|PARK staff at the Cape of Good Hope section of the CPNP is conducting a survey this year on one of the most endangered amphibians in the world, the Cape platanna, Xenopus gilli.
“The survival of this small platanna is threatened by the destruction of its habitat and accidental breeding with its close relative, the common platanna (Xenopus laevis), which is widespread throughout southern Africa,” says Justin Buchmann, CPNP section ranger for conservation.“Normally the common platanna would not come into contact with the Cape platanna, as the latter only lives in the acidic blackwater pools that are unique to the Cape Floral Region, whereas the common platanna prefers the more disturbed ponds that are less acidic,” says Justin.
|The problem started when the small pools were widened for dams or other developments, changing the water qualities and enabling the common platanna to move into water bodies where it would not previously have survived.
“We will be collecting data as an extension of the work done by Dr Mike Picker of the University of Cape Town, Atherton de Villiers of Cape Nature Conservation, and their colleagues, “ says Leighan Mossop, CPNP assistant section ranger for conservation.
“The aim of the survey is to find out the conservation status of the Cape platanna and to compile a comprehensive management plan, together with experts like Dr Picker, so that action can be taken to ensure the continued survival of this amphibian,” says Leighan.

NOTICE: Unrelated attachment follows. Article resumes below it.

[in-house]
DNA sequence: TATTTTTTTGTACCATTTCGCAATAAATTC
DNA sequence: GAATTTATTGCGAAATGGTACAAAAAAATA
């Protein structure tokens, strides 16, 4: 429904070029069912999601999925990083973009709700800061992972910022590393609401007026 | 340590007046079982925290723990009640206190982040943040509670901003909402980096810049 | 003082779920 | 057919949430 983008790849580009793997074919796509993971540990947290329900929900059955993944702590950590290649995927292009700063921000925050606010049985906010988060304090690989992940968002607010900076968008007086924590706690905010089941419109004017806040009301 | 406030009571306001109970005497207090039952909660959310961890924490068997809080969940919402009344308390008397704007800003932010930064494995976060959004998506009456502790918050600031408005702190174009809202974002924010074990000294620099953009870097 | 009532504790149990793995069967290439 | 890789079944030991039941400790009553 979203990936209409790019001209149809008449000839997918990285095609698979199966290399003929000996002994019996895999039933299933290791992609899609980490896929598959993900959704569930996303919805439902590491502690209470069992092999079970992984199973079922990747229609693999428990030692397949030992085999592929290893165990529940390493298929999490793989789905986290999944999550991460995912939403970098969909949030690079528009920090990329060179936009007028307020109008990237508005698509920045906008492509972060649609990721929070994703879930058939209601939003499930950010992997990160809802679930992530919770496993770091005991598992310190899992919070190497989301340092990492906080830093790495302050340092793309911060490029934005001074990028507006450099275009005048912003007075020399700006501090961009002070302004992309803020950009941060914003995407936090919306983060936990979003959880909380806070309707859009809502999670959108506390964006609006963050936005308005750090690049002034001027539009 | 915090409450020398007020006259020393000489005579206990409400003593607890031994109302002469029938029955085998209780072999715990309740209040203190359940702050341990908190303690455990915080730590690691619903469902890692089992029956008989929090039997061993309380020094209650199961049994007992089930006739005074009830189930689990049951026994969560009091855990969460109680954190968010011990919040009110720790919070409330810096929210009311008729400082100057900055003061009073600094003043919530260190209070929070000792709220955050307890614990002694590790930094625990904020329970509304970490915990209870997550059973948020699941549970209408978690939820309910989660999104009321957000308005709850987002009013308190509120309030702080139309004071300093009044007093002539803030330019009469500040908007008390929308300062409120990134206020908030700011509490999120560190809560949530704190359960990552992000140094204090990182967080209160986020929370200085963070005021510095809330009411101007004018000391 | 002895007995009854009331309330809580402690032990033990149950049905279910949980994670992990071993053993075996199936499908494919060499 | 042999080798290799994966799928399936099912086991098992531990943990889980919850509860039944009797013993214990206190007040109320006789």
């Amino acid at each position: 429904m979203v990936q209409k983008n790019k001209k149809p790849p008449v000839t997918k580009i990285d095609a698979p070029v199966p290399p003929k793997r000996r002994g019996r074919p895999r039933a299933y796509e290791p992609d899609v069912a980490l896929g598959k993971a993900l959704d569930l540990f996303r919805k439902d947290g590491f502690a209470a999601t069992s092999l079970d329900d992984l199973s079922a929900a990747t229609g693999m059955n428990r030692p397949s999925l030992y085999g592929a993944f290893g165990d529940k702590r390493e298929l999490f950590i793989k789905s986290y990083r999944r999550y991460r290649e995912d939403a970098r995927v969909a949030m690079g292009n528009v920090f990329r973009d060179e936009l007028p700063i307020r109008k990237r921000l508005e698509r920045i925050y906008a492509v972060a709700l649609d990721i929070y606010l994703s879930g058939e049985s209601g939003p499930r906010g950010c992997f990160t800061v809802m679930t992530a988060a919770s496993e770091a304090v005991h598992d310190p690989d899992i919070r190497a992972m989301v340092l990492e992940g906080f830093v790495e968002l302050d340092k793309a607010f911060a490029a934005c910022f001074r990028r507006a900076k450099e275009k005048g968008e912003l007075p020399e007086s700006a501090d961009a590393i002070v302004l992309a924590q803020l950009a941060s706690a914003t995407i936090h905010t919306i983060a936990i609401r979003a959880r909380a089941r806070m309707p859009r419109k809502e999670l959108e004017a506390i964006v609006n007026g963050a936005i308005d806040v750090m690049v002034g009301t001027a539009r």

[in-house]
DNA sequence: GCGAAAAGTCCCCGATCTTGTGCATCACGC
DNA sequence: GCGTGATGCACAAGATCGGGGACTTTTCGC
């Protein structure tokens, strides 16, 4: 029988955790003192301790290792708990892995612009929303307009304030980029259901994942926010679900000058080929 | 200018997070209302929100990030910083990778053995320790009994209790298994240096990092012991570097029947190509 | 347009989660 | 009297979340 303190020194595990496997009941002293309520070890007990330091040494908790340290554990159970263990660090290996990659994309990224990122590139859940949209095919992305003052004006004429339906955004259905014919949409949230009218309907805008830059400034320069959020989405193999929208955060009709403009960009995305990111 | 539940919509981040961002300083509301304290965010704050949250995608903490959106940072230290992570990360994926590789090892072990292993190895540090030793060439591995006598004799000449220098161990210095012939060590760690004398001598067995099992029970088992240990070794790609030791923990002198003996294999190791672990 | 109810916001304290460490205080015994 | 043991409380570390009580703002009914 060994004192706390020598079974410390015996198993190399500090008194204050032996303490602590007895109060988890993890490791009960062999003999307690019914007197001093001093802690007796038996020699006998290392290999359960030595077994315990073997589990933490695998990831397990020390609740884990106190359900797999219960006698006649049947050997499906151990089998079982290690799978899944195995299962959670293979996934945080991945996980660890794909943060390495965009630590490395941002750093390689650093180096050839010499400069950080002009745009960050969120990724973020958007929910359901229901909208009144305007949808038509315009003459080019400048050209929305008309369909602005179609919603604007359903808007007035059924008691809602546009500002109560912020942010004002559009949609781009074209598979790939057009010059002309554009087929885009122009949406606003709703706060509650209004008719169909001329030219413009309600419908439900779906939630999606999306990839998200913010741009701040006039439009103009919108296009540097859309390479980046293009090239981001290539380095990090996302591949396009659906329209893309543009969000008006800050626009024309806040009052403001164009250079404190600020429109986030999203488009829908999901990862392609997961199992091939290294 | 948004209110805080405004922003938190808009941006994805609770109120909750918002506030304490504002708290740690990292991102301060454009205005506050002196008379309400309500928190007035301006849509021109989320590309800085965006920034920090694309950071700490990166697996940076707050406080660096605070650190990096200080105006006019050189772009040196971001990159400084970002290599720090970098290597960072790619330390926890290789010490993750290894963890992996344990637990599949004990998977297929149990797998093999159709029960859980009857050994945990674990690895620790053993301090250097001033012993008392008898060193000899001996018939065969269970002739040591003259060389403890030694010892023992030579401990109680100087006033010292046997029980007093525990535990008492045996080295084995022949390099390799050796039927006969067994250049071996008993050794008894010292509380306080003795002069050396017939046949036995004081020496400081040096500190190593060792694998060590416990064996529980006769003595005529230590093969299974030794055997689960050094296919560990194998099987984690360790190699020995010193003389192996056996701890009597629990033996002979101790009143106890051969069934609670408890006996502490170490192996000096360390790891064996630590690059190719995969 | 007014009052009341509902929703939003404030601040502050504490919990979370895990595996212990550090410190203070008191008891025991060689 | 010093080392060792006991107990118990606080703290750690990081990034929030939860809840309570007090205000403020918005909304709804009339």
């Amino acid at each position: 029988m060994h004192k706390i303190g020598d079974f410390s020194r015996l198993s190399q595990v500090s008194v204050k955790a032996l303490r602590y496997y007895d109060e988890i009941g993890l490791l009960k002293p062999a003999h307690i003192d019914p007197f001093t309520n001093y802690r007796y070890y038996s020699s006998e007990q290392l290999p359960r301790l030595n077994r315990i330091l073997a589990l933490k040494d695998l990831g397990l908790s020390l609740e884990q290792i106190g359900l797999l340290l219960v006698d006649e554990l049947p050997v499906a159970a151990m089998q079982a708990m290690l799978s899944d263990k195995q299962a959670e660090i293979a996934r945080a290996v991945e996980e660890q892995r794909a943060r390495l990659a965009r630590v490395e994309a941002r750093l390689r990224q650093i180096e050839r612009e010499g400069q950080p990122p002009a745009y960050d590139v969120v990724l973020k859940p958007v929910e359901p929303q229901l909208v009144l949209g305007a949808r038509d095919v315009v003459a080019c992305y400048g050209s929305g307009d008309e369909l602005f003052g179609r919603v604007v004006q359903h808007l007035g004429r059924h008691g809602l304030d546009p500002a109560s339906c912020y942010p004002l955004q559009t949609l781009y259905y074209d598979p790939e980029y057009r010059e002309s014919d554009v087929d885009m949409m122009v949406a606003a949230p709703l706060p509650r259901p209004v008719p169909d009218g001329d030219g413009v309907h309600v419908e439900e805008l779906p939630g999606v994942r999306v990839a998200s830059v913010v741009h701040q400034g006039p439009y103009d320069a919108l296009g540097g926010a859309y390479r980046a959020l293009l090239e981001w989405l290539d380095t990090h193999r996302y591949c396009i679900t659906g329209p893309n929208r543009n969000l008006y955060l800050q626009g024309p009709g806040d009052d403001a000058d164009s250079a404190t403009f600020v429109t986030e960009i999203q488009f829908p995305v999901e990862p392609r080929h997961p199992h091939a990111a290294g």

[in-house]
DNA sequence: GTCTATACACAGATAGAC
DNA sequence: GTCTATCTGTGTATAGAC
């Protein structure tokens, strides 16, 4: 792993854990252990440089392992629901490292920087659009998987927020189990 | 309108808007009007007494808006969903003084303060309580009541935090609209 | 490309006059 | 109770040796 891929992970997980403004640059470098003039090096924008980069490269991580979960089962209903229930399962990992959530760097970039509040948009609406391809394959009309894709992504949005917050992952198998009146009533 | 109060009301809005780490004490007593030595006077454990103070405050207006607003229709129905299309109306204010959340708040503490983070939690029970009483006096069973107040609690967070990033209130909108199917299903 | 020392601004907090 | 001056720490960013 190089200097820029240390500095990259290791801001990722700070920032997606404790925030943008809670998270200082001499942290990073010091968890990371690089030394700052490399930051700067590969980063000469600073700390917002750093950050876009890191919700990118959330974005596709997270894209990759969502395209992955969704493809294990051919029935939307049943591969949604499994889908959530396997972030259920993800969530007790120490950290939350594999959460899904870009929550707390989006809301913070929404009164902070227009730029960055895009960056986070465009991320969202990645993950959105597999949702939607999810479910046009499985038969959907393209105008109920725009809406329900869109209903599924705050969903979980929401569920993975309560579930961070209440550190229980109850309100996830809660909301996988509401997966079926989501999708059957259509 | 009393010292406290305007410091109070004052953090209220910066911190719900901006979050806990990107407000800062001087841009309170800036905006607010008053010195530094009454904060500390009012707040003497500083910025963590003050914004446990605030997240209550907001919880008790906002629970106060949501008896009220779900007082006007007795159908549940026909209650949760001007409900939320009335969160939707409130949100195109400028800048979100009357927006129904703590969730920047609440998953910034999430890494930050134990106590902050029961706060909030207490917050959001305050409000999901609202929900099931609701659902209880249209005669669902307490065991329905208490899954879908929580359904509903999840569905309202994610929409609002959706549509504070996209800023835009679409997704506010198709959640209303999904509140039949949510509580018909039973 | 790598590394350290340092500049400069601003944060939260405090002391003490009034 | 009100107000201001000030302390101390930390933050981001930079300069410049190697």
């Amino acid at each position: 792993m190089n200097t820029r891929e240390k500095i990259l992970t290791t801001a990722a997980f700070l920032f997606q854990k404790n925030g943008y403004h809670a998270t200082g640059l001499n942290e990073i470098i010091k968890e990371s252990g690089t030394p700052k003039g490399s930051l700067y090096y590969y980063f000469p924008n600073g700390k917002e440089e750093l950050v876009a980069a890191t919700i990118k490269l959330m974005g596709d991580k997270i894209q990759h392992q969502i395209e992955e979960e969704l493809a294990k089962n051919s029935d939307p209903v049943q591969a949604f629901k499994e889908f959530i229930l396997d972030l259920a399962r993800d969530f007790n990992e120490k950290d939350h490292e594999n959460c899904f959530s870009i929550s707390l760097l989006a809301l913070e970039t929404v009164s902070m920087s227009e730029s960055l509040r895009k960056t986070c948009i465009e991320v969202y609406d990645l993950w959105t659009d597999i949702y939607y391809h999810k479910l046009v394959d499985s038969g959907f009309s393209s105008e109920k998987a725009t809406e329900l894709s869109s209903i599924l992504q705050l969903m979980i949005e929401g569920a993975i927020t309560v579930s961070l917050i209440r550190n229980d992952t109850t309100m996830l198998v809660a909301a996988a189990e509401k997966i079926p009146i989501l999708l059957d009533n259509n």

Pensioners visit Cape Point
FOR most people, their first contact with the sea is an unforgettable experience – but for those who have lived near the sea for more than seven decades but have never been near it, the moment can be overwhelming.
This was the case for most members of the Kayamnandi Senior Citizen’s Club of Stellenbosch, who visited Cape Point for the first time in their lives.
The group of 50 were guests of the Cape Peninsula National Park (CPNP) on a one-day outing initiated by Oupa Monoheng, chairperson of the club.
With their desire to visit Cape Point far exceeding their available resources, club members decided to approach Stephen Hulbert, the park’s strategic marketing manager, for assistance.
“Whilst we happily arranged free entry for them to Cape Point, other sponsors also assisted most generously. These sponsors included tour company Hylton Ross, which provided subsidised luxury bus transport and the Two Oceans Restaurant at Cape Point, which served the pensioners a delicious picnic meal of tuna steaks, salads, chips and fruit juice,” says Stephen.
“We are most grateful to the CPNP for their kindness in making the whole trip possible,” says Oupa